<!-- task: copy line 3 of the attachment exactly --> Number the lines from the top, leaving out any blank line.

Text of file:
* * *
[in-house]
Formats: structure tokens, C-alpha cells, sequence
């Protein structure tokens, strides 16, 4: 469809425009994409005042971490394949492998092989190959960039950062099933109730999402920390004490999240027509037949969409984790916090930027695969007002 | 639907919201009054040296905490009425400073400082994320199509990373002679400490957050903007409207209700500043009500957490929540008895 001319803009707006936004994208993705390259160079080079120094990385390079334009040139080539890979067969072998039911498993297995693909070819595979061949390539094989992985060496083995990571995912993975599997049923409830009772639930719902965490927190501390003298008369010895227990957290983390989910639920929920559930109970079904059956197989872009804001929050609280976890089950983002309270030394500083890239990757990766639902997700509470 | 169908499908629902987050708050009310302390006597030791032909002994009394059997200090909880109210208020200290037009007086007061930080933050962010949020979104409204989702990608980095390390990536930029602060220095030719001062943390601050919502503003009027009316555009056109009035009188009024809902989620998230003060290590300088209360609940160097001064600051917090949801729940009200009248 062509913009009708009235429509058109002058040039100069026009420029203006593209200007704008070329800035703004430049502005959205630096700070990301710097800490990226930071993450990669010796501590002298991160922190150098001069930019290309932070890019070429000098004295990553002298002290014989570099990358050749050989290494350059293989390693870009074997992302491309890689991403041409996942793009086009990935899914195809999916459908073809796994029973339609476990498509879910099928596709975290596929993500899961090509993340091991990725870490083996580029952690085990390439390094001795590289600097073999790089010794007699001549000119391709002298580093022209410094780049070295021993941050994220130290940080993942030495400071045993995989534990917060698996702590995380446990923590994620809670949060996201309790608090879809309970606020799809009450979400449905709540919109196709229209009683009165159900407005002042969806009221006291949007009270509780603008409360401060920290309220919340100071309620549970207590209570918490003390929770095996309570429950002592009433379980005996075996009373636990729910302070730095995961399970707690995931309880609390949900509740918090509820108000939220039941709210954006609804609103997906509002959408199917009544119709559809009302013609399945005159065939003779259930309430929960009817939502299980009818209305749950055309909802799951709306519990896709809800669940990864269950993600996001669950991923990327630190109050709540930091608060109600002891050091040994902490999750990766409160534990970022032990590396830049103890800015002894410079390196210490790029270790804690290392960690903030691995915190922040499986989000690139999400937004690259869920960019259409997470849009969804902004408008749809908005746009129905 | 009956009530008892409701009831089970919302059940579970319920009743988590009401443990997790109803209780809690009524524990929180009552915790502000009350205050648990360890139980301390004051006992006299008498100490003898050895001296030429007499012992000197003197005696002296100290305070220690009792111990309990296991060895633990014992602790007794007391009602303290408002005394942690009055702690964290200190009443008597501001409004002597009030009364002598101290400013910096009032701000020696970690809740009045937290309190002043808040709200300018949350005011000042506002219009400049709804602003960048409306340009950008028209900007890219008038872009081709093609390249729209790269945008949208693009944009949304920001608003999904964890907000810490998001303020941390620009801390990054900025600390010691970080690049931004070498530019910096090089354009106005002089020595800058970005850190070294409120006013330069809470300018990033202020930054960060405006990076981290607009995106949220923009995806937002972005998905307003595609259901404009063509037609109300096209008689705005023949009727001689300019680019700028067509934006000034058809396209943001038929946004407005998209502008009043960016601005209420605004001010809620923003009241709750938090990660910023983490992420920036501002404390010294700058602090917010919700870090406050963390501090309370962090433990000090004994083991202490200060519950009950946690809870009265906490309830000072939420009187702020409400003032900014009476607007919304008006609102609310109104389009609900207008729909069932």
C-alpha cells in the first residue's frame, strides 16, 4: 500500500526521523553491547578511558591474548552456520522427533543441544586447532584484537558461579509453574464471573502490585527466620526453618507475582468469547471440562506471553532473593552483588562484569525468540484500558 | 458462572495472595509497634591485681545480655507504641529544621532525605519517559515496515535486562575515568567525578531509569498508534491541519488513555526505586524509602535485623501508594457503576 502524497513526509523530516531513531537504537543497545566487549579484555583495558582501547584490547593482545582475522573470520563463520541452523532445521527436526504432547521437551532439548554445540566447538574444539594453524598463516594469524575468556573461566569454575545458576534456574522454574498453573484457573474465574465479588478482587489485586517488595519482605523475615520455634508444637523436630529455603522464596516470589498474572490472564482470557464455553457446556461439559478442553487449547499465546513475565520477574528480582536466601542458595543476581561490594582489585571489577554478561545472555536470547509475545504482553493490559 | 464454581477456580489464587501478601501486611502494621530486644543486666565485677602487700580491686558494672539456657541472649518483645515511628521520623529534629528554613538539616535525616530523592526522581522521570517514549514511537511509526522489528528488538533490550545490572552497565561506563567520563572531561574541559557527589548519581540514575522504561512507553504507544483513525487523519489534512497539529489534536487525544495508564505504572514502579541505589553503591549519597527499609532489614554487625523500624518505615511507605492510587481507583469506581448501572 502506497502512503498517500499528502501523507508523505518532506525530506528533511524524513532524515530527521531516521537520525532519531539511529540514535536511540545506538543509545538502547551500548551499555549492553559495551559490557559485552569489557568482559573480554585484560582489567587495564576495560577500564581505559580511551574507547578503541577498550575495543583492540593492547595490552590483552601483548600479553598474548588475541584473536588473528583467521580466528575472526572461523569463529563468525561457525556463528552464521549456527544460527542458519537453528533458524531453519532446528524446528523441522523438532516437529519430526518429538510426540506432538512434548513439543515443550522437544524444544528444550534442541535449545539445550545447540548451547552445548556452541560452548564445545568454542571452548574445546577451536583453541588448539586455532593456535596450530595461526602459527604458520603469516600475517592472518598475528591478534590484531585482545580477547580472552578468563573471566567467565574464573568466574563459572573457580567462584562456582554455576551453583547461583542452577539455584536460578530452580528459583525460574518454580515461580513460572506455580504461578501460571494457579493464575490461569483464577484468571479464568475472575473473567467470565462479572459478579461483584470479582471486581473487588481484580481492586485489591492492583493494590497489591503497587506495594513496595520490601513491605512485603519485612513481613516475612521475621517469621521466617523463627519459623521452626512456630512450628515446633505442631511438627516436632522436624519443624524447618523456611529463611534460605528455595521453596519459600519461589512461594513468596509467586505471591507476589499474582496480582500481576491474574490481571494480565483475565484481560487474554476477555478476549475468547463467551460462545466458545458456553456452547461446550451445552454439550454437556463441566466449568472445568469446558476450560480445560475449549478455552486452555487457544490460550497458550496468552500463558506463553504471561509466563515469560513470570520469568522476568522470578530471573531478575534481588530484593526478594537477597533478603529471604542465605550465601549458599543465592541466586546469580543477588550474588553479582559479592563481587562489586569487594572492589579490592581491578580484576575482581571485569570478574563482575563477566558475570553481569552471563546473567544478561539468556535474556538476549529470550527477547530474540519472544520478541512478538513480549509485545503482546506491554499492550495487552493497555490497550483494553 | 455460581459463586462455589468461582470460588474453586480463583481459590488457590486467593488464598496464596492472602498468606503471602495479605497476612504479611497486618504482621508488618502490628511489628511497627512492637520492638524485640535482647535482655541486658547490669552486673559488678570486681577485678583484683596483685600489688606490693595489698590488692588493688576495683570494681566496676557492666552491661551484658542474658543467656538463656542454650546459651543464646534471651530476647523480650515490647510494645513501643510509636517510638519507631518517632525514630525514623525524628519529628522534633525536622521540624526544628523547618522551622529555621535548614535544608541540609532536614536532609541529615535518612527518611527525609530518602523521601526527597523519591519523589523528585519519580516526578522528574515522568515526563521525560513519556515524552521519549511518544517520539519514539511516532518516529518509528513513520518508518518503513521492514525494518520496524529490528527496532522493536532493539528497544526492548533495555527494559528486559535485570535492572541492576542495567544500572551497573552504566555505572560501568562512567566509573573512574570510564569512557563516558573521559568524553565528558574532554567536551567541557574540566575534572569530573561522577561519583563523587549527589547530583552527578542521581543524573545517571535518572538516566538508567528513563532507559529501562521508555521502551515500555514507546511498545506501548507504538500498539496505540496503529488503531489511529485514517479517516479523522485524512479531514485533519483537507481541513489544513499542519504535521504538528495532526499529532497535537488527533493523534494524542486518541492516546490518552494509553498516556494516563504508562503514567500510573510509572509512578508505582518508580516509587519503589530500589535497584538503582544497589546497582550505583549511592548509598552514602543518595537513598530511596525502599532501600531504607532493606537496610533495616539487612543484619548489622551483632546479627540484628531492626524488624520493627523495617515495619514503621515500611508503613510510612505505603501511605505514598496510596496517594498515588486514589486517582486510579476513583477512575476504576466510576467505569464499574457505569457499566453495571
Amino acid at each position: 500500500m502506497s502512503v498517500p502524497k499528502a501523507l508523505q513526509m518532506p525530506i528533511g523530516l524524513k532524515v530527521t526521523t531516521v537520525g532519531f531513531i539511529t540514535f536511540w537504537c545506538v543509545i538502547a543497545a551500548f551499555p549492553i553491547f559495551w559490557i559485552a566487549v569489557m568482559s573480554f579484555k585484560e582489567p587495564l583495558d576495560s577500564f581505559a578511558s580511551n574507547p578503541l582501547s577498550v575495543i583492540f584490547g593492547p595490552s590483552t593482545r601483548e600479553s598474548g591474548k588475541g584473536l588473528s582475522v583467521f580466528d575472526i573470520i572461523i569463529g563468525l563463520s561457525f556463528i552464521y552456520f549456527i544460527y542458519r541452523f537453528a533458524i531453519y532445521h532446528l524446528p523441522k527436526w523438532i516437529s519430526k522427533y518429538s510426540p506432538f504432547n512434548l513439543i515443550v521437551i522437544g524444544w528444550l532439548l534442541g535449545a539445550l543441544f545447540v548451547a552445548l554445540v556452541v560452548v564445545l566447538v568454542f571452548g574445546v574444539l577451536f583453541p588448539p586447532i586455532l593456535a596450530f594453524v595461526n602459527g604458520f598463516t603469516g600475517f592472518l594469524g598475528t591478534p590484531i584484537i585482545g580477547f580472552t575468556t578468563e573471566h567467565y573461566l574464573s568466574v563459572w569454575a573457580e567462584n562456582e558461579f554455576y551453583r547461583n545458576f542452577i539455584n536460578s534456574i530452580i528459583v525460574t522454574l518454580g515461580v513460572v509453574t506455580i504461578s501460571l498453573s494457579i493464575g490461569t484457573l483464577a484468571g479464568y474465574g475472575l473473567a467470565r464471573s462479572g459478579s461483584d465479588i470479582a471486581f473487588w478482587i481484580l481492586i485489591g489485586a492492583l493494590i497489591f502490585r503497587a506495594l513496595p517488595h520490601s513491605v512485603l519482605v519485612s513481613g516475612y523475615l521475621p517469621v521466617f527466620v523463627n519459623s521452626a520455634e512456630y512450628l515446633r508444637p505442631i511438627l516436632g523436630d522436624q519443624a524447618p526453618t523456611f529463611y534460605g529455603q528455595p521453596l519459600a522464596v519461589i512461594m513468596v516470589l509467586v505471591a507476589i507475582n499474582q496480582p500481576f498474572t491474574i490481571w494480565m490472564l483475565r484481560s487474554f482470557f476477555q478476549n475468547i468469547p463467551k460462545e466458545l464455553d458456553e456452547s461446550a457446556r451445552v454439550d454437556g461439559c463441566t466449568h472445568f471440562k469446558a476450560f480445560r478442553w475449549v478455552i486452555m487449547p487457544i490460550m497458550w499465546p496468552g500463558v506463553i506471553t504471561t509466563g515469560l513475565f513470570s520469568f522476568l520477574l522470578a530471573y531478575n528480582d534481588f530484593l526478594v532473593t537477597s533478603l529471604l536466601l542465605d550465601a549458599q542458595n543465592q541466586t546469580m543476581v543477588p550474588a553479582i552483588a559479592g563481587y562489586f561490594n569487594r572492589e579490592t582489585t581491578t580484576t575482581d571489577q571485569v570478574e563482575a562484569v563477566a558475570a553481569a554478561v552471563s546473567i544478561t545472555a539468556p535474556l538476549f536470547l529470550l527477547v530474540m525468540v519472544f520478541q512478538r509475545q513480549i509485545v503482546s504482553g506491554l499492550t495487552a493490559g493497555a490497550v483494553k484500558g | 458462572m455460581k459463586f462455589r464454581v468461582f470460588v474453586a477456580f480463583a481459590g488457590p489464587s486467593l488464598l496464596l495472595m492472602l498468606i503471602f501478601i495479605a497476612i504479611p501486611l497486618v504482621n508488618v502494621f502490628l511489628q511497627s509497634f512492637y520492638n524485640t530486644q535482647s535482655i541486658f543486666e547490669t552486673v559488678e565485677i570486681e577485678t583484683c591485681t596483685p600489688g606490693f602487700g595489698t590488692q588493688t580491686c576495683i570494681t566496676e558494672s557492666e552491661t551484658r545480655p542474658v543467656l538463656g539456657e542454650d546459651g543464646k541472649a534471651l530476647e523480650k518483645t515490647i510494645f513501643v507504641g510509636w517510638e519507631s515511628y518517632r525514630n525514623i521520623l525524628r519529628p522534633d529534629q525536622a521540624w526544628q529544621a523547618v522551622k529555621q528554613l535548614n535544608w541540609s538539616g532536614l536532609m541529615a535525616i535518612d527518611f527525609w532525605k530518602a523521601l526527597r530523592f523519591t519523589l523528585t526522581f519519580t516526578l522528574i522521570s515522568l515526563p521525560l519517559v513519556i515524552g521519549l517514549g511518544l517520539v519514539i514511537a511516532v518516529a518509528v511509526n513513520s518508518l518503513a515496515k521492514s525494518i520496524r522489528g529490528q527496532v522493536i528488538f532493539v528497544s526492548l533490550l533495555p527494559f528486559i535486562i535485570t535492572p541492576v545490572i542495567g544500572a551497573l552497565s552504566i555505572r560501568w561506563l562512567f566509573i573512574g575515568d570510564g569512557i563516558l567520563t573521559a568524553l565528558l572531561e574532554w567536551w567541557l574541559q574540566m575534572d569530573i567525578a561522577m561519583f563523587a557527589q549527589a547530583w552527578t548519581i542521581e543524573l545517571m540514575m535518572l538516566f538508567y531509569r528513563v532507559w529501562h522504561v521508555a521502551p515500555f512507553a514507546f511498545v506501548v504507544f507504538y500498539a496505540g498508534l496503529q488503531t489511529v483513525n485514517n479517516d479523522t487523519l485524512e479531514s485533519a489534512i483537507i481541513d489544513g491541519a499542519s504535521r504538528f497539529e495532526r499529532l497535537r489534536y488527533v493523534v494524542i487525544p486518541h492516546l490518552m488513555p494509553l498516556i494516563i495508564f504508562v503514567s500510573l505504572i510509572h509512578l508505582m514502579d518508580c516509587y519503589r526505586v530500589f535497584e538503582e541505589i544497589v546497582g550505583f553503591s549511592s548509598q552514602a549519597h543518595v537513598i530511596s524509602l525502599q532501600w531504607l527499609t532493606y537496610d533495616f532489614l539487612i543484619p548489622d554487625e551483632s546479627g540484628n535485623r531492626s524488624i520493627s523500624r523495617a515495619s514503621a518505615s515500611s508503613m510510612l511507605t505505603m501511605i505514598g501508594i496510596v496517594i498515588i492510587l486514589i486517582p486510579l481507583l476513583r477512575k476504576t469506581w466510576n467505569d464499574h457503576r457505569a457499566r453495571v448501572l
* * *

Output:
């Protein structure tokens, strides 16, 4: 469809425009994409005042971490394949492998092989190959960039950062099933109730999402920390004490999240027509037949969409984790916090930027695969007002 | 639907919201009054040296905490009425400073400082994320199509990373002679400490957050903007409207209700500043009500957490929540008895 001319803009707006936004994208993705390259160079080079120094990385390079334009040139080539890979067969072998039911498993297995693909070819595979061949390539094989992985060496083995990571995912993975599997049923409830009772639930719902965490927190501390003298008369010895227990957290983390989910639920929920559930109970079904059956197989872009804001929050609280976890089950983002309270030394500083890239990757990766639902997700509470 | 169908499908629902987050708050009310302390006597030791032909002994009394059997200090909880109210208020200290037009007086007061930080933050962010949020979104409204989702990608980095390390990536930029602060220095030719001062943390601050919502503003009027009316555009056109009035009188009024809902989620998230003060290590300088209360609940160097001064600051917090949801729940009200009248 062509913009009708009235429509058109002058040039100069026009420029203006593209200007704008070329800035703004430049502005959205630096700070990301710097800490990226930071993450990669010796501590002298991160922190150098001069930019290309932070890019070429000098004295990553002298002290014989570099990358050749050989290494350059293989390693870009074997992302491309890689991403041409996942793009086009990935899914195809999916459908073809796994029973339609476990498509879910099928596709975290596929993500899961090509993340091991990725870490083996580029952690085990390439390094001795590289600097073999790089010794007699001549000119391709002298580093022209410094780049070295021993941050994220130290940080993942030495400071045993995989534990917060698996702590995380446990923590994620809670949060996201309790608090879809309970606020799809009450979400449905709540919109196709229209009683009165159900407005002042969806009221006291949007009270509780603008409360401060920290309220919340100071309620549970207590209570918490003390929770095996309570429950002592009433379980005996075996009373636990729910302070730095995961399970707690995931309880609390949900509740918090509820108000939220039941709210954006609804609103997906509002959408199917009544119709559809009302013609399945005159065939003779259930309430929960009817939502299980009818209305749950055309909802799951709306519990896709809800669940990864269950993600996001669950991923990327630190109050709540930091608060109600002891050091040994902490999750990766409160534990970022032990590396830049103890800015002894410079390196210490790029270790804690290392960690903030691995915190922040499986989000690139999400937004690259869920960019259409997470849009969804902004408008749809908005746009129905 | 009956009530008892409701009831089970919302059940579970319920009743988590009401443990997790109803209780809690009524524990929180009552915790502000009350205050648990360890139980301390004051006992006299008498100490003898050895001296030429007499012992000197003197005696002296100290305070220690009792111990309990296991060895633990014992602790007794007391009602303290408002005394942690009055702690964290200190009443008597501001409004002597009030009364002598101290400013910096009032701000020696970690809740009045937290309190002043808040709200300018949350005011000042506002219009400049709804602003960048409306340009950008028209900007890219008038872009081709093609390249729209790269945008949208693009944009949304920001608003999904964890907000810490998001303020941390620009801390990054900025600390010691970080690049931004070498530019910096090089354009106005002089020595800058970005850190070294409120006013330069809470300018990033202020930054960060405006990076981290607009995106949220923009995806937002972005998905307003595609259901404009063509037609109300096209008689705005023949009727001689300019680019700028067509934006000034058809396209943001038929946004407005998209502008009043960016601005209420605004001010809620923003009241709750938090990660910023983490992420920036501002404390010294700058602090917010919700870090406050963390501090309370962090433990000090004994083991202490200060519950009950946690809870009265906490309830000072939420009187702020409400003032900014009476607007919304008006609102609310109104389009609900207008729909069932």